Bungee Jump Accident in Peru and the Loss of a Penis

I was eager to put our near-death experience behind us. “Let’s go, it’ll be fun!” I told Princess.

We had started calling him Princess during our disastrous Andean trek. By the time we crossed the snowline, he was suffering from altitude sickness, infected foot blisters, food poisoning and hypothermia. Eventually, he got so ill that we had to carry him on a makeshift litter to the nearest village, hence his royal name.

Within a few days of getting medical attention, Princess was back to eating solid food and drinking Peruvian beer. With his fork, he jabbed at what was left of the fried guinea pig splayed out on his plate. “I cannot go,” he told me. “I am still fragile.”

“Look,” I pleaded. “It’s bungee jumping! Plus, you owe me. I am the only one who stayed behind while you recovered.”

He plucked a leafy garnish from the guinea pig’s neck, put it in his mouth and said, “I found a penis right here.”

“What?” I glanced at the rodent’s crotch before realizing what he meant. “Oh, you mean ‘ha-ppiness!’ Not ‘a penis’.” Why don’t you French people pronounce Hs?”

He laughed and pushed the plate away. “But your bungee guide, he is a child!”

“People mature faster in other countries,” I replied. “He’s practically an elder here.”

He sat quietly for a few minutes and slowly began nodding his head. “Okay, but I go only to watch.”

“I’ll tell Julio to get his cords ready.”

Julio was a very shy boy. It took him five minutes just to muster the courage to ask me to pay for the taxi. The jumble of looped cords, carabiners, and belays was bigger than he was, so Princess and I helped him lug it out of the taxi’s trunk onto the middle of the bridge.

While Julio got the equipment ready, I peered over the edge. “Whoa! It’s really high, Princess. Maybe you’re right. This is a bad idea. He’s just a kid.”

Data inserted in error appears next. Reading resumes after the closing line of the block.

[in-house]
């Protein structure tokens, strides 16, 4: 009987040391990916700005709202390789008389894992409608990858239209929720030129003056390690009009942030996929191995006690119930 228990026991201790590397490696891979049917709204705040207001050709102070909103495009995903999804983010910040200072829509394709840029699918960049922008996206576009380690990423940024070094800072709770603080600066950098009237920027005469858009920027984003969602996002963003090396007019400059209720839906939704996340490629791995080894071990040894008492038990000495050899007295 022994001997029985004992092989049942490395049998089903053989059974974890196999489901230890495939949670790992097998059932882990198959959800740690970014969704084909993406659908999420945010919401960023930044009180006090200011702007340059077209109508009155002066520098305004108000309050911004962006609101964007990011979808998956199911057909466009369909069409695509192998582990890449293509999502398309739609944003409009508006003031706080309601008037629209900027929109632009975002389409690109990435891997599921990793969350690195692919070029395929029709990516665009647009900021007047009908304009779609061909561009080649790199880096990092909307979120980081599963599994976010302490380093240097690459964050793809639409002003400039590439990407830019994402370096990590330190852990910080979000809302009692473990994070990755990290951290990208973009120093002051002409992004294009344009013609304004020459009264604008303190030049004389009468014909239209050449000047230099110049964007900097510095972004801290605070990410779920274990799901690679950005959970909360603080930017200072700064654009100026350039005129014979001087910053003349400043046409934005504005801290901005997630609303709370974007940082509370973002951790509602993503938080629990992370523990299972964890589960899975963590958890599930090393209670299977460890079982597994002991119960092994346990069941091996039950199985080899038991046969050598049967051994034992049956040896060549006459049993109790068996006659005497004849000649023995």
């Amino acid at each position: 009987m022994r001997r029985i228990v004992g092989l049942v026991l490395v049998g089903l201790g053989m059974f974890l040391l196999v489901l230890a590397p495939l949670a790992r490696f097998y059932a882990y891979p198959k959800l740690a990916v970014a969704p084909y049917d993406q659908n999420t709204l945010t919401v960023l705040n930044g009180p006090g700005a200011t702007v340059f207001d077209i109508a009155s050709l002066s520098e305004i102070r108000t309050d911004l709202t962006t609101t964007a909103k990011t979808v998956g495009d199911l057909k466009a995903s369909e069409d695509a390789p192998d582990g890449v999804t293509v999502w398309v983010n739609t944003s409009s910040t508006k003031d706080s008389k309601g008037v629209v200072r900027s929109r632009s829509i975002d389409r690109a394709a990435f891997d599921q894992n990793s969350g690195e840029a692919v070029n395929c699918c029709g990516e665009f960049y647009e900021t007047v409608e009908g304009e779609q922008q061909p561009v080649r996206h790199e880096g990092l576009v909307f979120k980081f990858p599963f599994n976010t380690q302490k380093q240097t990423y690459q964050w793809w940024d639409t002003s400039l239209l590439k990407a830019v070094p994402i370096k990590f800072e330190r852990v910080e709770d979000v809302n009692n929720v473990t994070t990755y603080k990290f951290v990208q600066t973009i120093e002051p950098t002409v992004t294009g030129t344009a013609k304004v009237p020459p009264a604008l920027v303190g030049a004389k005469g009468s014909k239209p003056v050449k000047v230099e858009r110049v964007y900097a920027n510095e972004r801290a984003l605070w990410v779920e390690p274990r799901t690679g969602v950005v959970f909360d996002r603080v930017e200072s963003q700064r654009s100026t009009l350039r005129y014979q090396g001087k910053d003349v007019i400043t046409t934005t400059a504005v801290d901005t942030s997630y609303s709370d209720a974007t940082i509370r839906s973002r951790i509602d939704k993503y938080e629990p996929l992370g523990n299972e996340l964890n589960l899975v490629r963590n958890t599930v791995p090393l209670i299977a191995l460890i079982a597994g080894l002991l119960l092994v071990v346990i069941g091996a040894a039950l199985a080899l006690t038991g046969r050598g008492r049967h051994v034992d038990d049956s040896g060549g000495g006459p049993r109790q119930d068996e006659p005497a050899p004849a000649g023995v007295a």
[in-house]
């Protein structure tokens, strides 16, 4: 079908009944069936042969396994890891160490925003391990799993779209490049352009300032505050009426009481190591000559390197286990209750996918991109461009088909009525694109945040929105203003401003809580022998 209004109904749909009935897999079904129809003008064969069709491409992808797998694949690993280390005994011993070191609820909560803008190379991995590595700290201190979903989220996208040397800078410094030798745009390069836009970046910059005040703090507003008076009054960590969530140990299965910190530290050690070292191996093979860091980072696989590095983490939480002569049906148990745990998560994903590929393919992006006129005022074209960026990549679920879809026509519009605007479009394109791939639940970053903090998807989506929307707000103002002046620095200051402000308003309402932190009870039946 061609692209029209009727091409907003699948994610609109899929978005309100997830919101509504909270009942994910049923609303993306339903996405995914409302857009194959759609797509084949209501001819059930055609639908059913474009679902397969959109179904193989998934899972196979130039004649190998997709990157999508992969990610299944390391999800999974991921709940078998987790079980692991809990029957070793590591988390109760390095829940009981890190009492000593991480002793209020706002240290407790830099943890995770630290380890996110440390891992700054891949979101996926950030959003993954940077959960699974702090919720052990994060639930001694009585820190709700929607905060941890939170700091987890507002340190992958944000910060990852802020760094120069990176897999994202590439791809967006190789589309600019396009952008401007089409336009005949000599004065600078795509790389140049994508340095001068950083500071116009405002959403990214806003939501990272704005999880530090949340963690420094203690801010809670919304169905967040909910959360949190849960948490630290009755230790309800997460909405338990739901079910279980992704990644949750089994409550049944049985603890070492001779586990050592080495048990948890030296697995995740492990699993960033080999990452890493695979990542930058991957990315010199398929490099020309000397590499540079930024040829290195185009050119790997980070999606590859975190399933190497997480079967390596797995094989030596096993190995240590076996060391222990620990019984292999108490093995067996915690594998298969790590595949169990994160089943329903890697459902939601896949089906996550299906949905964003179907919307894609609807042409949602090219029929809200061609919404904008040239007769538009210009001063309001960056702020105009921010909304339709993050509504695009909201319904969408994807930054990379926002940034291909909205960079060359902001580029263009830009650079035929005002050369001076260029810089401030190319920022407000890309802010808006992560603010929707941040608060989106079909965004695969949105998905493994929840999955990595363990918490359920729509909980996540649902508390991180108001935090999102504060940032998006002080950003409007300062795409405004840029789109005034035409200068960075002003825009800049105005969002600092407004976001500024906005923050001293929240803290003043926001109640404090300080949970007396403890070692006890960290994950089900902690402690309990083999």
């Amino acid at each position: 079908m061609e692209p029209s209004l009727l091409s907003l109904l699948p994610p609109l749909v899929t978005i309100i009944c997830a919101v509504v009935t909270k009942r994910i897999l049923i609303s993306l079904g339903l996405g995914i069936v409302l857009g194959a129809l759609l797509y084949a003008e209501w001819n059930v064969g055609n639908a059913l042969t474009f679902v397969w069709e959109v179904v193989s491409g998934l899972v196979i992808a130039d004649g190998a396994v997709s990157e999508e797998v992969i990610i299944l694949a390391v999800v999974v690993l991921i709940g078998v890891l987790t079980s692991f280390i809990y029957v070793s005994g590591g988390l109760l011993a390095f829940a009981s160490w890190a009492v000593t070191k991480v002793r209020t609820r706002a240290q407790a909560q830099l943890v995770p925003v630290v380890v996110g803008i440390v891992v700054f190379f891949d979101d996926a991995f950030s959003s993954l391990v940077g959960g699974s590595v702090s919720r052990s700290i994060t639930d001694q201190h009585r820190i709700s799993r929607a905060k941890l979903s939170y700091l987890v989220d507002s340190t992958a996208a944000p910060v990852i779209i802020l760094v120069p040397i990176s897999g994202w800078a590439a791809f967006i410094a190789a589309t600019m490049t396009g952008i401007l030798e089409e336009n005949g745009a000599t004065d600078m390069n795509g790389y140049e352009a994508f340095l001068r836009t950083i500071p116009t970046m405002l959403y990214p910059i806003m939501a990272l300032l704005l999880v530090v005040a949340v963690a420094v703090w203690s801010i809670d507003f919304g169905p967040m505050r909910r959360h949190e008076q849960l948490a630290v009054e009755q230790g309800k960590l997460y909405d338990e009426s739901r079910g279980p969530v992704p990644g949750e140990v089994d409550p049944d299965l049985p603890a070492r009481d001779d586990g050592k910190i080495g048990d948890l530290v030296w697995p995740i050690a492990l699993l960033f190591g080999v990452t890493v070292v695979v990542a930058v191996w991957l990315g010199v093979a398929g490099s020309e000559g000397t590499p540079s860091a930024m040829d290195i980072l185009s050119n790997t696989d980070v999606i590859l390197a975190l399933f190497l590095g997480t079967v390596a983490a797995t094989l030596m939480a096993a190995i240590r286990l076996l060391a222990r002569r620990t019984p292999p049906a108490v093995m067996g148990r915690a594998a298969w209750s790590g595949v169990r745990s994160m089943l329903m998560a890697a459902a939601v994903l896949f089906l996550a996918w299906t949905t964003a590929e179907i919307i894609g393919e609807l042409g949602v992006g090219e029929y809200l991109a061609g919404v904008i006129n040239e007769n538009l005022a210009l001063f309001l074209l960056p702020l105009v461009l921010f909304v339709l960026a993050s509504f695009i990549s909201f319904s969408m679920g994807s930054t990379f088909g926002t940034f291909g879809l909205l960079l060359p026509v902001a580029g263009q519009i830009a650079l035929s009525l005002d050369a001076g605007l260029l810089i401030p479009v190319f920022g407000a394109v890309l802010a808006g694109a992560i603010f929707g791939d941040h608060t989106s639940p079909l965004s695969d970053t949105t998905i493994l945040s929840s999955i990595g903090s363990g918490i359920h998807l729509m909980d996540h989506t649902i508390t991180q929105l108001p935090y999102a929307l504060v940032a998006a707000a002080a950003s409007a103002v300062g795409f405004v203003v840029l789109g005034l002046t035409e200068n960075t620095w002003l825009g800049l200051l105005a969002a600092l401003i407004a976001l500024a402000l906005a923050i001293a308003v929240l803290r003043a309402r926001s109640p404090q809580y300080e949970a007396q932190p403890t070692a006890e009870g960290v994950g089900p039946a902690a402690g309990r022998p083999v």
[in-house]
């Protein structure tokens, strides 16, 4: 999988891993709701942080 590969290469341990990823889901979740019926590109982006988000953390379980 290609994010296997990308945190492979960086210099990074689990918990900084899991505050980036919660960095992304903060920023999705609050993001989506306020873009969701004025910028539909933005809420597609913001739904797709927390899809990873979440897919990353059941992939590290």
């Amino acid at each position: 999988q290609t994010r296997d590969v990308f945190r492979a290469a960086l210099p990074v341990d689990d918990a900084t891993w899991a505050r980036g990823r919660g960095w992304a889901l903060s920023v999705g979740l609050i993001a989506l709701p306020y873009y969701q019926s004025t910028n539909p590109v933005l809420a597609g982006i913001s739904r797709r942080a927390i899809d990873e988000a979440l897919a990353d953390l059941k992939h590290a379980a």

Julio stopped making knots and gave me a wounded look from where he was kneeling, “I forget to say I know English. I very good guide.”

Princess ruffled Julio’s hair and pulled me out of earshot, “I don’t know anything about bungee, but us sailors know knots and his are even better than mine. Maybe he’s good.”

“I very good guide,” Julio repeated. “And I no deaf.”

After he finished fastening me, he gave my camera to Princess and told him to sit at the end of the bridge while he spoke to me in private.

He asked me to crouch down, put his hands on my shoulders, and began speaking to me in Spanish. “I am supposed to tell you to not look down, but this is stupid. You’re gonna look down and be scared and that’s the point of doing this, but the longer you wait to jump, the harder it will get. If you wait too long, and your knees start shaking, and you get too scared to jump, no worries. No one here will laugh at you. Princess cannot laugh, he’s not jumping. I won’t either, I see it all the time. You okay?

I nodded.

Princess and Julio gave me the signal that the camera was ready to record the video. I climbed over the railing, put my arms out like a bird, and pushed off as hard as I could. There was a surge of adrenaline, the whoosh of wind…and then there was Julio screaming down at me from the bridge, “Oh my god! Are you okay? I am so sorry!”

I looked up from where I dangled, put my thumbs up, and screamed, “It was awesome!”

“Not awesome,” he yelled, in a panic. “Touch your face!”

I touched my face and suddenly became aware that my cheeks were stinging. I looked at my hands and saw blood. “What the hell happened, Julio!”

“Your face hit the tree!”

Back at the bridge, Julio tried explaining. “Last time I did this was three months ago…I am so sorry!” his voice cracked as he fought back tears. “The tree grew!”

Aimless Vagabond

Aimless Vagabond

Efraín Villa, the Aimless Vagabond, is an optimist, cynic, and lover of contradiction. He's also a photographer, actor, and global wanderer whose endless quest for randomness has led him to colorful roles as tourism marketing director for the great state of New Mexico, pharmaceutical salesman of vaginal cream, professional fondling recipient at med schools (AKA standardized patient), trainer in police shooting simulations, and “pseudo intoxicated patron” in federal liquor licensing studies. He has traveled, lived, worked, and volunteered in more than 50 countries in five continents. While not running his consulting firm in Albuquerque, he is busy avoiding adulthood while wearing the least amount of clothes possible... usually in far away countries. Oh, also, he writes.
Aimless Vagabond
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